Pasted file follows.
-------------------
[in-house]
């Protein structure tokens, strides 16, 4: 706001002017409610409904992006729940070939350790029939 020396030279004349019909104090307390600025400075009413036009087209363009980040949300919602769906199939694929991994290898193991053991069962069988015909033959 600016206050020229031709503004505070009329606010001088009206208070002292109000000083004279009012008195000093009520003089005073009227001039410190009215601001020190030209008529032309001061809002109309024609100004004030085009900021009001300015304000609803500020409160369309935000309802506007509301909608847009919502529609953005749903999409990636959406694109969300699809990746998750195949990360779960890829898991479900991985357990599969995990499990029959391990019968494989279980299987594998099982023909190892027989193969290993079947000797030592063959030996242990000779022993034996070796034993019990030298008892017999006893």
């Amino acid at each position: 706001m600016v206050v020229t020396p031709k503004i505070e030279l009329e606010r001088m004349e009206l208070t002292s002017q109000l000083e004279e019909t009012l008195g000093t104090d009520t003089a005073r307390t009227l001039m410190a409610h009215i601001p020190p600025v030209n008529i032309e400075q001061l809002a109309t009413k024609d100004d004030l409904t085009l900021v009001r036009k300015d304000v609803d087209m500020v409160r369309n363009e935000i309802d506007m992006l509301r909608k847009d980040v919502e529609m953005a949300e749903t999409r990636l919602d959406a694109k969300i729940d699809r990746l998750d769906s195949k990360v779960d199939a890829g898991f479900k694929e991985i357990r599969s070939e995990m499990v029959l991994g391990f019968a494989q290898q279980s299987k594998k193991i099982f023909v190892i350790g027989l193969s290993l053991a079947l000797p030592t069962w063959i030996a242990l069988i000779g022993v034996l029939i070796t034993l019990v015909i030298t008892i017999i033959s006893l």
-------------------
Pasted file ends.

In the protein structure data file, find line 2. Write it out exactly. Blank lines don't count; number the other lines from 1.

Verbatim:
């Protein structure tokens, strides 16, 4: 706001002017409610409904992006729940070939350790029939 020396030279004349019909104090307390600025400075009413036009087209363009980040949300919602769906199939694929991994290898193991053991069962069988015909033959 600016206050020229031709503004505070009329606010001088009206208070002292109000000083004279009012008195000093009520003089005073009227001039410190009215601001020190030209008529032309001061809002109309024609100004004030085009900021009001300015304000609803500020409160369309935000309802506007509301909608847009919502529609953005749903999409990636959406694109969300699809990746998750195949990360779960890829898991479900991985357990599969995990499990029959391990019968494989279980299987594998099982023909190892027989193969290993079947000797030592063959030996242990000779022993034996070796034993019990030298008892017999006893």